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  1. #1
    New Lounger
    Join Date
    Aug 2008
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    Access (Not sure)

    I am doing work for someone who is in the process of converting Excel data into an Access database. In the original database each contact had multiple entries with varying information because the account managers had all entered their info separately. In the first round there were 8 of us working around the clock to consolidate all the info in one record. The data in the last batch of duplicates was corrupt but it took me a while to realize it. The only thing I could figure out that a sort had gone wrong in the original Excel data. Here is an example:

    John McNamara - Email says: Jmcmanus@xxxxx Tim McPhail - Email says: Tmcnamara@xxxxx Steven McPhee - Email says: smcphail@xxxxxxx

    Some of these records were added to the master database before I realized there was a problem. The new master database contains 50,000 records. Is there any way to identify the corrupt data without having to comb through all these records. Is there a way in Access where the systems administrator could pull data for the dates I worked on it? I would very much appreciate any input. The IT person doing the conversion does not seem that familiar with Access and, being a free lancer for the firm, I do not want to comment. As far as Access goes, I think the old dbase was far better.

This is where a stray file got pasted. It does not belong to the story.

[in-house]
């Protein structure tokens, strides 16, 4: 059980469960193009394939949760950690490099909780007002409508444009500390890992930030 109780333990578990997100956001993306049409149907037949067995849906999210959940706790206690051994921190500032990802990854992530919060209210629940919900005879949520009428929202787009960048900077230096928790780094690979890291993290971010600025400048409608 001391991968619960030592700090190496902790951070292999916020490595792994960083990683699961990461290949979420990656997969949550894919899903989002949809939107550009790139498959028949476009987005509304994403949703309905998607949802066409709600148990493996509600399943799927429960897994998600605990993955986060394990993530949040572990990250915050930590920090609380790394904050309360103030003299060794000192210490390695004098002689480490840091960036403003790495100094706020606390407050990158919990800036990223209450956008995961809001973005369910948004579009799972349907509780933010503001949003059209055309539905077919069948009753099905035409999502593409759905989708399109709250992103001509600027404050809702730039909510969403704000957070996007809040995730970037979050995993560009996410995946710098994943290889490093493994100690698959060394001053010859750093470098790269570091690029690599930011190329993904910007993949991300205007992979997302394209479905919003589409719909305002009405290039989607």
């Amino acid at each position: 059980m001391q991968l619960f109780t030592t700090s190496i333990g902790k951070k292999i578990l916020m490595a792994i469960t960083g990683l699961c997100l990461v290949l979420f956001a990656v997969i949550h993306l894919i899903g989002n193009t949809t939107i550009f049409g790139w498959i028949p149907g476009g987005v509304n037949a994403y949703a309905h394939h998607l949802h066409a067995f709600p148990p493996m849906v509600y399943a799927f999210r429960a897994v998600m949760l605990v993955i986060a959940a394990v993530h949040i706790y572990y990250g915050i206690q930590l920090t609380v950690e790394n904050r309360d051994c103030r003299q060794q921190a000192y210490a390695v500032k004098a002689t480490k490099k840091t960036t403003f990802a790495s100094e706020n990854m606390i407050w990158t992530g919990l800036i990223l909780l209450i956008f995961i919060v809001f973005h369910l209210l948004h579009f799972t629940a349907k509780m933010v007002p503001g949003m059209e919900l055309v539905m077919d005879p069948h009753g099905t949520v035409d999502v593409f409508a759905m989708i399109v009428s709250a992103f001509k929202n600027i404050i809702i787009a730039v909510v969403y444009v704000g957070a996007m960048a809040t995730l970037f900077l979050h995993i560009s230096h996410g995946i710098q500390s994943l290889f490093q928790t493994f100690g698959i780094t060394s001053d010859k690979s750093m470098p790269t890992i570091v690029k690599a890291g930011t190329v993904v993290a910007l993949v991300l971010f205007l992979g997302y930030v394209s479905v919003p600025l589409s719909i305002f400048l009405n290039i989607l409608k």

2. #2
    Super Moderator
    Join Date
    Jun 2002
    Mt Macedon, Victoria, Australia
    Thanked 45 Times in 44 Posts

    Re: Access (Not sure)

    Access does not automatically timestamp additions/changes to records, so it is unlikely you can find the records that were added in a particular batch unless a timestamp field has been added to the table.
    If the table has an autonumber field then that number would be a clue to the order in which records were added.

    Is there any consistent pattern to the way email addresses should be constructed? If they are just a collection of addresses for customers, for example, there would not be a pattern, but if they were all addresses internal to an organisation, they may have a rule about how addresses are made from people's names.
    If that was the case you use a query to build a calculated field showing what a person's address should be, and compare that to what is listed. The problem records are those where the two are not equal.

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